Influences: When I was starting out, John Cassavetes, Guy Bordin and August Sander. Now, Christer Stromholm and Anders Petersen.Top tip:Don’t do it. There are way too many photographers. Try to draw or get politically involved in something that matters. And unless you need to make art to stay alive, you shouldn’t be making art.High point: I appreciated everything as it came along – I didn’t know there would be more. But the retrospective at the Whitney in 1996, the last book I did, The Beautiful Smile, and my show at the Louvrewere real high points.Low point: The past seven years: I haven’t been able to publish a book because of a contract, and have been considered a dead artist.

John Pawson: the 500 photographs-a-day man

“He may be one of our leading architects, but John Pawson has an addiction: photography. How did he turn his 230,000 ‘snatched shots’ into a book?”

“When I’m visiting a site, I feel naked without my camera. I take up to 500 pictures a day and I make my staff do the same. Once we’re back in the office, thinking about what sort of building might be right for the location, we run through the shots and explain what we were thinking when we took each one.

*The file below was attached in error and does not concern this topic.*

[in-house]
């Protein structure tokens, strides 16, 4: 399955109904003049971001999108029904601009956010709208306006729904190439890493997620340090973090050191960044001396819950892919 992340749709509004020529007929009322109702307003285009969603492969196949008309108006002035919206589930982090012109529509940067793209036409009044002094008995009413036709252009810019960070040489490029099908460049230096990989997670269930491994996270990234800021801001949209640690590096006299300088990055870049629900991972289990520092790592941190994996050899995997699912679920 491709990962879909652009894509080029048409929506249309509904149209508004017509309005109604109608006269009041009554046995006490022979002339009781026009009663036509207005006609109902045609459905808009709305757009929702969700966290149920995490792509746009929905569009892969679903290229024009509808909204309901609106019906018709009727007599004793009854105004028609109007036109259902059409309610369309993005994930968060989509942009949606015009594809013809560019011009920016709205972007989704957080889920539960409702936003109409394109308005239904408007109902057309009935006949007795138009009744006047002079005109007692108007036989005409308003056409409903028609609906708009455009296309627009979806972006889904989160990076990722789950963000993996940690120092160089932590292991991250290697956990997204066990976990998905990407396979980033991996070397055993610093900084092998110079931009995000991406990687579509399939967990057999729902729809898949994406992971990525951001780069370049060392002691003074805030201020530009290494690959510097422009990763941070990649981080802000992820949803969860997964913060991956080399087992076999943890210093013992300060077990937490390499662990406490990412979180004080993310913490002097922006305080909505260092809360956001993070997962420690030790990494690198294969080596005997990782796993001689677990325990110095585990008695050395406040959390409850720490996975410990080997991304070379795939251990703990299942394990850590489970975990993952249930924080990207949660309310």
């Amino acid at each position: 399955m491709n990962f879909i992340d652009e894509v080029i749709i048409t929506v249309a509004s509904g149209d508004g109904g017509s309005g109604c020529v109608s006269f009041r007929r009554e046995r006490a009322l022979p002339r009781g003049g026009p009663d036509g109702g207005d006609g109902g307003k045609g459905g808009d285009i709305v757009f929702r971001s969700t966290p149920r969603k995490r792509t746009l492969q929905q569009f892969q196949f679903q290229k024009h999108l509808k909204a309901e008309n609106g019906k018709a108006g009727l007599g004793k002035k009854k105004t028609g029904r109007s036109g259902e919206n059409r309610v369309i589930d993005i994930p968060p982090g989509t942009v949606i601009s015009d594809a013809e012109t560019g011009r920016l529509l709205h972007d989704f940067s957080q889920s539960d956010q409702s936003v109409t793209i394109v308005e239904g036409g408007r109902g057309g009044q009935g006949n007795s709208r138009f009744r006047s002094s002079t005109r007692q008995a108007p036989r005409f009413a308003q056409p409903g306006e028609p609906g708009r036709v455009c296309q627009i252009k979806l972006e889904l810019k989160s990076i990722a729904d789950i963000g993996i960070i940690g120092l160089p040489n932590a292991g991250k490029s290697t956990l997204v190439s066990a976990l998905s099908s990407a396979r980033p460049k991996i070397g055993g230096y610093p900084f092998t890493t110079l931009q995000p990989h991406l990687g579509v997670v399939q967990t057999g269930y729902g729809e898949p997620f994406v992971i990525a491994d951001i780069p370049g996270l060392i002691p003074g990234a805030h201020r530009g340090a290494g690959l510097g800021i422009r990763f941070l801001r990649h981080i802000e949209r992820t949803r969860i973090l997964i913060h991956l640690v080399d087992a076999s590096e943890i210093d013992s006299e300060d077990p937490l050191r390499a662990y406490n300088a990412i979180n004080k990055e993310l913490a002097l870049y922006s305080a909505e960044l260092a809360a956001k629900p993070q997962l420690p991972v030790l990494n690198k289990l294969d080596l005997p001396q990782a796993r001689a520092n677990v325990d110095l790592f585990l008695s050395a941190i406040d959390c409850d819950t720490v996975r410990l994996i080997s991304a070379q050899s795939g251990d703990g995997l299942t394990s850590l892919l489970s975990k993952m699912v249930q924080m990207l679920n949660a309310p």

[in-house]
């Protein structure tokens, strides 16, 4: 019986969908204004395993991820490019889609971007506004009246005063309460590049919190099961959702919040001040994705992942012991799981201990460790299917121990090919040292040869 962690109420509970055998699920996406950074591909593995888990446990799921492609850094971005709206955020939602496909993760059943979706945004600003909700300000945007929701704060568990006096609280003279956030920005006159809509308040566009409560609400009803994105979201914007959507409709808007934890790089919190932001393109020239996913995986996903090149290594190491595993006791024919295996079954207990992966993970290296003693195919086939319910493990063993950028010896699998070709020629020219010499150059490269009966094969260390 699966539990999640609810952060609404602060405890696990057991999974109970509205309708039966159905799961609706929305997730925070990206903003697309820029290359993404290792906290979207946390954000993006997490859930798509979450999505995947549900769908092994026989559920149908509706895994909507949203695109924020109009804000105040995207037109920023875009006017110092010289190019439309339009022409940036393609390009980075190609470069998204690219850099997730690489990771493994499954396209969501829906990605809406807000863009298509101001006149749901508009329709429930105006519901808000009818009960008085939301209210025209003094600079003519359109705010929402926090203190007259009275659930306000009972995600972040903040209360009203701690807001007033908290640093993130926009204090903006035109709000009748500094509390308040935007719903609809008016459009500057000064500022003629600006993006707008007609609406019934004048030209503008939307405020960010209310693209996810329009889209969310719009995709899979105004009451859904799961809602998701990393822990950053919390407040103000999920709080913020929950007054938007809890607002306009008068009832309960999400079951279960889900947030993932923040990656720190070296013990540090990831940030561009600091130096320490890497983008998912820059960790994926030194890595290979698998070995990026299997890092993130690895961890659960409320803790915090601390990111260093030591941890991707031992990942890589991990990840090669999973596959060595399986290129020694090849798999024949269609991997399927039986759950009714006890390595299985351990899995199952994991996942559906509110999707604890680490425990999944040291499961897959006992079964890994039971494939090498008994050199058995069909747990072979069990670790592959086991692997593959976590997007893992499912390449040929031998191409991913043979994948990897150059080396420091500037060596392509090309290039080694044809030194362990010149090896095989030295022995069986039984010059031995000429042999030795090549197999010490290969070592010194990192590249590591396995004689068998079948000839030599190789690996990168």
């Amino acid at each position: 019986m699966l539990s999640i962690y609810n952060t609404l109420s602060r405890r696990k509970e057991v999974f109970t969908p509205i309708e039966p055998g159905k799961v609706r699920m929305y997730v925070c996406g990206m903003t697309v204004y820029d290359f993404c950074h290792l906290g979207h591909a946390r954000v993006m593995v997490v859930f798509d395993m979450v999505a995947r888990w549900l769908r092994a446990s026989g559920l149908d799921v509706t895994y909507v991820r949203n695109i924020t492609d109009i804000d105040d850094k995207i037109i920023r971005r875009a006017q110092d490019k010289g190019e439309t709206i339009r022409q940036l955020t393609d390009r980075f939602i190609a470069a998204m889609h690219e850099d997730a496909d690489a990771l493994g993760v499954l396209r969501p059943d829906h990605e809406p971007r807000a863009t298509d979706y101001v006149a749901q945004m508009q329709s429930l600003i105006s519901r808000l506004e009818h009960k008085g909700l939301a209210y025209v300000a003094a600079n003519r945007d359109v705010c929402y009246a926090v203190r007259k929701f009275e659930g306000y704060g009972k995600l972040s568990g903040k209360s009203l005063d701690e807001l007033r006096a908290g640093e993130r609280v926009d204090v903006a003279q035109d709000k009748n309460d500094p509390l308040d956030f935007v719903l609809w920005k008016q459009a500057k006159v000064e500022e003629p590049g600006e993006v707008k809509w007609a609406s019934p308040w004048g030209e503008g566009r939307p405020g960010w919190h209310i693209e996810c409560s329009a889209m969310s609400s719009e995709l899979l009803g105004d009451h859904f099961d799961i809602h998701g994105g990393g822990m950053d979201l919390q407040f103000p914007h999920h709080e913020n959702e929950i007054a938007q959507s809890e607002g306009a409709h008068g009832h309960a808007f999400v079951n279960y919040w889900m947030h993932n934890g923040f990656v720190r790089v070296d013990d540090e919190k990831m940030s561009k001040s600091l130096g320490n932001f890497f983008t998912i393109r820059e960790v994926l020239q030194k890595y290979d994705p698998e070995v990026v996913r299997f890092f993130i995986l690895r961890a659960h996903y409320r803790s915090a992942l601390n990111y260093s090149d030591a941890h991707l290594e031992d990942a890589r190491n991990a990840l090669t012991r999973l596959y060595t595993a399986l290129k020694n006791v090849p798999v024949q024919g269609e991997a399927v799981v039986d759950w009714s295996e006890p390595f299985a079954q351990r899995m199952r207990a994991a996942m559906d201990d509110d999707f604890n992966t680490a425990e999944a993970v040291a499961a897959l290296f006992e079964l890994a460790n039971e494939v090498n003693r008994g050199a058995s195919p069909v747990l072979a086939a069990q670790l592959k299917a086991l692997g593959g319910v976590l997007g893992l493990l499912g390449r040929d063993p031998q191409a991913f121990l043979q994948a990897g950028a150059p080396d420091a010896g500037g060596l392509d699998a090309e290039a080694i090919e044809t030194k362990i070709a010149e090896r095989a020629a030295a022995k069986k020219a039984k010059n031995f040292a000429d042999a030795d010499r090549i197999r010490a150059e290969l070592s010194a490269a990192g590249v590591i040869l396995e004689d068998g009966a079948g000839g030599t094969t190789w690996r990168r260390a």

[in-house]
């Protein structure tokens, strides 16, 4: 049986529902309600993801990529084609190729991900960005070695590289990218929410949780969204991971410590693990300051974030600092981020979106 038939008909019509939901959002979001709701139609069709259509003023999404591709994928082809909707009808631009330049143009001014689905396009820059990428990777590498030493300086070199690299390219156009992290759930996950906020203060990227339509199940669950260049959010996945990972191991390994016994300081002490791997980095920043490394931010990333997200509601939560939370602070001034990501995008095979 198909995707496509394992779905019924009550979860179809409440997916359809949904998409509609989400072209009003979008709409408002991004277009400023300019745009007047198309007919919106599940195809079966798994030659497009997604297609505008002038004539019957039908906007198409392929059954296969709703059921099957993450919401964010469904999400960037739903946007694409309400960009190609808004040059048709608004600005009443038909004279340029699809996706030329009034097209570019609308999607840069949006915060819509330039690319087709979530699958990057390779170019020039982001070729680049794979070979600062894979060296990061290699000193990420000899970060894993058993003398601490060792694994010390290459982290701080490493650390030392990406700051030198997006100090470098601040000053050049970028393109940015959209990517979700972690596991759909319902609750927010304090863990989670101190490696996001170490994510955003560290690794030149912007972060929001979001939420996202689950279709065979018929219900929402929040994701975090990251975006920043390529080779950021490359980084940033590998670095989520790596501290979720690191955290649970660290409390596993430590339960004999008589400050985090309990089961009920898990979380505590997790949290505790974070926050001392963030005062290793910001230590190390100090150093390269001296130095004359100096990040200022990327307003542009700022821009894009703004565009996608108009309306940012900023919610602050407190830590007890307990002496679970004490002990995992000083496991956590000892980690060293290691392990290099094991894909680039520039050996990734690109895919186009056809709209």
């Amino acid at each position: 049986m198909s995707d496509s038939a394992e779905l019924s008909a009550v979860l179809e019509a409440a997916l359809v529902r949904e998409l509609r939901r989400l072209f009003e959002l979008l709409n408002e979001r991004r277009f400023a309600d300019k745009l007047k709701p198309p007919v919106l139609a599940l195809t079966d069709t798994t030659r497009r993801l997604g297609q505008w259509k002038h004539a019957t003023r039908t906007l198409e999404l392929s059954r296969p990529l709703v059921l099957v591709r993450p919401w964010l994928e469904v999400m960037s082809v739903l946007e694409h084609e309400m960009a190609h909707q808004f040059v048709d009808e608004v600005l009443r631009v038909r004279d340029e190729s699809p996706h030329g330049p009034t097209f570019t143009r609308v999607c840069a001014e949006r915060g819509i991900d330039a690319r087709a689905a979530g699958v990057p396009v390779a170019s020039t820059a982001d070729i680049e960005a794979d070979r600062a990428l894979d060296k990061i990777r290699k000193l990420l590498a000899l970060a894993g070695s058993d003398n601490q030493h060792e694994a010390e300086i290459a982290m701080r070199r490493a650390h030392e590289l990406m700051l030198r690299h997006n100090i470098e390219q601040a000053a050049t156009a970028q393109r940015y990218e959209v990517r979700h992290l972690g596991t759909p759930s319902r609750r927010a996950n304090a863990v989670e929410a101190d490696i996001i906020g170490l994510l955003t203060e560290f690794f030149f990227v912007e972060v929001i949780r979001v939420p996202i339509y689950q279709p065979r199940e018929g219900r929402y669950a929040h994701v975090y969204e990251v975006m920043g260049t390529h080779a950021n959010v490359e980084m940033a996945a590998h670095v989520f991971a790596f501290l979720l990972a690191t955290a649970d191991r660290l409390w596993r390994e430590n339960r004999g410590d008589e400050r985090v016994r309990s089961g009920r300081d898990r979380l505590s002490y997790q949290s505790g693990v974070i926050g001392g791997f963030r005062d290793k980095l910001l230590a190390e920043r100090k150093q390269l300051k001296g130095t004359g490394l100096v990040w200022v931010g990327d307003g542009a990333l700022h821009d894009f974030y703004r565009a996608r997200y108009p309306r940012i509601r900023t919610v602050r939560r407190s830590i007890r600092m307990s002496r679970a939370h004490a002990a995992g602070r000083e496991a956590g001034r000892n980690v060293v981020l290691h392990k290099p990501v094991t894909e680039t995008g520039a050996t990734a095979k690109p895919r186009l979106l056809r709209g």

If people mention something specific about a place, a type of brick they saw perhaps, I always want evidence. “Where’s the photograph?” I say. A verbal description can help, but it’s not necessarily what the person saw. Video is fantastic, but it’s much too time-consuming. I can’t sketch, so I take pictures instead.” writes in The Guardian….MORE here

I don’t delete anything. I learned not to. Deciding what to delete takes a long time and, besides, the great thing about digital is that you don’t need to. The 272 pictures in A Visual Inventory, my new photography book, have been whittled down from an archive of 230,000. I don’t just take pictures on site visits, though. If something catches my eye, wherever, I’ll simply point and shoot. It could be the weather, the local architectural vernacular, some kind of material, pattern or texture.”

John Pawson’s photograph of a tree trunk

“I thought the tree trunk (1) looked like the foot of a dinosaur. On the construction site (2), it was the orange material that attracted me; it was only when I got home that I noticed how thin the floors were”


Here are a couple of John Pawson designed buildings the first for the Design Museum and the second for the Commonwealth Institute, if you want more info on Pawson this link will help